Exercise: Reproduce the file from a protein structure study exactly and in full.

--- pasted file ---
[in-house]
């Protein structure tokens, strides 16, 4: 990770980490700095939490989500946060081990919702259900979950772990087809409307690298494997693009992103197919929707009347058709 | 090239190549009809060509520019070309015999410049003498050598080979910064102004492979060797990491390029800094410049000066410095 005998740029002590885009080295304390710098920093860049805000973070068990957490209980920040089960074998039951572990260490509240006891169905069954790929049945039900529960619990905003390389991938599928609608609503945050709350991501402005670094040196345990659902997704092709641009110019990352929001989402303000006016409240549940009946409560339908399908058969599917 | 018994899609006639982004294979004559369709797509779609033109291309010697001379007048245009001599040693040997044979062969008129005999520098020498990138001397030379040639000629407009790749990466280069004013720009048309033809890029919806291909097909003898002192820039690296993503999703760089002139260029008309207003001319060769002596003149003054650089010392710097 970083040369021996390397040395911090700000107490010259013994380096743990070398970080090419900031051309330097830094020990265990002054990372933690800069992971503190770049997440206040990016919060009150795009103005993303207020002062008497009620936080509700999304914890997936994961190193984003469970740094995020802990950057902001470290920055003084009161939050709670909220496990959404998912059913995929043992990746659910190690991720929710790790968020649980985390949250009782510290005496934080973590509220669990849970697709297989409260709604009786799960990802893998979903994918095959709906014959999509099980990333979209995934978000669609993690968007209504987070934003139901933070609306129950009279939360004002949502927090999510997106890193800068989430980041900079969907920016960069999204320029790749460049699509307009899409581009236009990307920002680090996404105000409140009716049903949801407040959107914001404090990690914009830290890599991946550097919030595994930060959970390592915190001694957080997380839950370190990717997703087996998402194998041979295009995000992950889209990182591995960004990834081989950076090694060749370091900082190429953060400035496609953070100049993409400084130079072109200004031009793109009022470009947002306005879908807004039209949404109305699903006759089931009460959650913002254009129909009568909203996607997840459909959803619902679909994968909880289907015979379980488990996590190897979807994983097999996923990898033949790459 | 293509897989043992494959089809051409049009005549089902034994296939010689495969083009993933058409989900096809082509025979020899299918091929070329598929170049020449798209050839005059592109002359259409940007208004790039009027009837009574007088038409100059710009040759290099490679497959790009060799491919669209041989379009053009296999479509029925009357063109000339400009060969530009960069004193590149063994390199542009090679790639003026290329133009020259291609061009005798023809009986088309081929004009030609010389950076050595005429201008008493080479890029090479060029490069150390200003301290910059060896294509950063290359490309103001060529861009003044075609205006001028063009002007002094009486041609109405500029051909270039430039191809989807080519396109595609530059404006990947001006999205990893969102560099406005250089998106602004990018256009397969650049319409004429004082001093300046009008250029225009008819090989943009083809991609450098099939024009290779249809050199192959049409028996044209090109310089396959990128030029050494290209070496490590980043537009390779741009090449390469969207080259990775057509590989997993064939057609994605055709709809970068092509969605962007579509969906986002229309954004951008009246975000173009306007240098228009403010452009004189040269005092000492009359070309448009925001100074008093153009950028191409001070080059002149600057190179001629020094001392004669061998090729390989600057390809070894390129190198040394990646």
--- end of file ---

[in-house]
């Protein structure tokens, strides 16, 4: 990770980490700095939490989500946060081990919702259900979950772990087809409307690298494997693009992103197919929707009347058709 | 090239190549009809060509520019070309015999410049003498050598080979910064102004492979060797990491390029800094410049000066410095 005998740029002590885009080295304390710098920093860049805000973070068990957490209980920040089960074998039951572990260490509240006891169905069954790929049945039900529960619990905003390389991938599928609608609503945050709350991501402005670094040196345990659902997704092709641009110019990352929001989402303000006016409240549940009946409560339908399908058969599917 | 018994899609006639982004294979004559369709797509779609033109291309010697001379007048245009001599040693040997044979062969008129005999520098020498990138001397030379040639000629407009790749990466280069004013720009048309033809890029919806291909097909003898002192820039690296993503999703760089002139260029008309207003001319060769002596003149003054650089010392710097 970083040369021996390397040395911090700000107490010259013994380096743990070398970080090419900031051309330097830094020990265990002054990372933690800069992971503190770049997440206040990016919060009150795009103005993303207020002062008497009620936080509700999304914890997936994961190193984003469970740094995020802990950057902001470290920055003084009161939050709670909220496990959404998912059913995929043992990746659910190690991720929710790790968020649980985390949250009782510290005496934080973590509220669990849970697709297989409260709604009786799960990802893998979903994918095959709906014959999509099980990333979209995934978000669609993690968007209504987070934003139901933070609306129950009279939360004002949502927090999510997106890193800068989430980041900079969907920016960069999204320029790749460049699509307009899409581009236009990307920002680090996404105000409140009716049903949801407040959107914001404090990690914009830290890599991946550097919030595994930060959970390592915190001694957080997380839950370190990717997703087996998402194998041979295009995000992950889209990182591995960004990834081989950076090694060749370091900082190429953060400035496609953070100049993409400084130079072109200004031009793109009022470009947002306005879908807004039209949404109305699903006759089931009460959650913002254009129909009568909203996607997840459909959803619902679909994968909880289907015979379980488990996590190897979807994983097999996923990898033949790459 | 293509897989043992494959089809051409049009005549089902034994296939010689495969083009993933058409989900096809082509025979020899299918091929070329598929170049020449798209050839005059592109002359259409940007208004790039009027009837009574007088038409100059710009040759290099490679497959790009060799491919669209041989379009053009296999479509029925009357063109000339400009060969530009960069004193590149063994390199542009090679790639003026290329133009020259291609061009005798023809009986088309081929004009030609010389950076050595005429201008008493080479890029090479060029490069150390200003301290910059060896294509950063290359490309103001060529861009003044075609205006001028063009002007002094009486041609109405500029051909270039430039191809989807080519396109595609530059404006990947001006999205990893969102560099406005250089998106602004990018256009397969650049319409004429004082001093300046009008250029225009008819090989943009083809991609450098099939024009290779249809050199192959049409028996044209090109310089396959990128030029050494290209070496490590980043537009390779741009090449390469969207080259990775057509590989997993064939057609994605055709709809970068092509969605962007579509969906986002229309954004951008009246975000173009306007240098228009403010452009004189040269005092000492009359070309448009925001100074008093153009950028191409001070080059002149600057190179001629020094001392004669061998090729390989600057390809070894390129190198040394990646």